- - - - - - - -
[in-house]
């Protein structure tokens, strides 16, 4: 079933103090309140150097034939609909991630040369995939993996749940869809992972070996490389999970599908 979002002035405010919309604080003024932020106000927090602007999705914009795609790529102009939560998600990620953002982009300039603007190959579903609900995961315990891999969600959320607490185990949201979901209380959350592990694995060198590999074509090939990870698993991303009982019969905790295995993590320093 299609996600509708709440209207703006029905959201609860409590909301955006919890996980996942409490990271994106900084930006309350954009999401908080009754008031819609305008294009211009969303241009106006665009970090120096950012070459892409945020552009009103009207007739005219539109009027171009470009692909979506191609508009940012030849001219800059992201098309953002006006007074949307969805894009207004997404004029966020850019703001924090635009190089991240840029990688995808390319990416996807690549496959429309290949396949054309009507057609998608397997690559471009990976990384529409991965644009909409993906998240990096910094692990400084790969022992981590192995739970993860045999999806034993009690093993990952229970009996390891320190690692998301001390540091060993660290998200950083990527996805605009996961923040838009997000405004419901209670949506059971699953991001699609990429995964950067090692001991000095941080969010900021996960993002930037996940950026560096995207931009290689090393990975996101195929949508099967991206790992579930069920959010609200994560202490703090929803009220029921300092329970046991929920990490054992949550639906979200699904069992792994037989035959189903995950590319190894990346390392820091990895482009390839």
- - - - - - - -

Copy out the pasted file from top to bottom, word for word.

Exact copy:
[in-house]
């Protein structure tokens, strides 16, 4: 079933103090309140150097034939609909991630040369995939993996749940869809992972070996490389999970599908 979002002035405010919309604080003024932020106000927090602007999705914009795609790529102009939560998600990620953002982009300039603007190959579903609900995961315990891999969600959320607490185990949201979901209380959350592990694995060198590999074509090939990870698993991303009982019969905790295995993590320093 299609996600509708709440209207703006029905959201609860409590909301955006919890996980996942409490990271994106900084930006309350954009999401908080009754008031819609305008294009211009969303241009106006665009970090120096950012070459892409945020552009009103009207007739005219539109009027171009470009692909979506191609508009940012030849001219800059992201098309953002006006007074949307969805894009207004997404004029966020850019703001924090635009190089991240840029990688995808390319990416996807690549496959429309290949396949054309009507057609998608397997690559471009990976990384529409991965644009909409993906998240990096910094692990400084790969022992981590192995739970993860045999999806034993009690093993990952229970009996390891320190690692998301001390540091060993660290998200950083990527996805605009996961923040838009997000405004419901209670949506059971699953991001699609990429995964950067090692001991000095941080969010900021996960993002930037996940950026560096995207931009290689090393990975996101195929949508099967991206790992579930069920959010609200994560202490703090929803009220029921300092329970046991929920990490054992949550639906979200699904069992792994037989035959189903995950590319190894990346390392820091990895482009390839």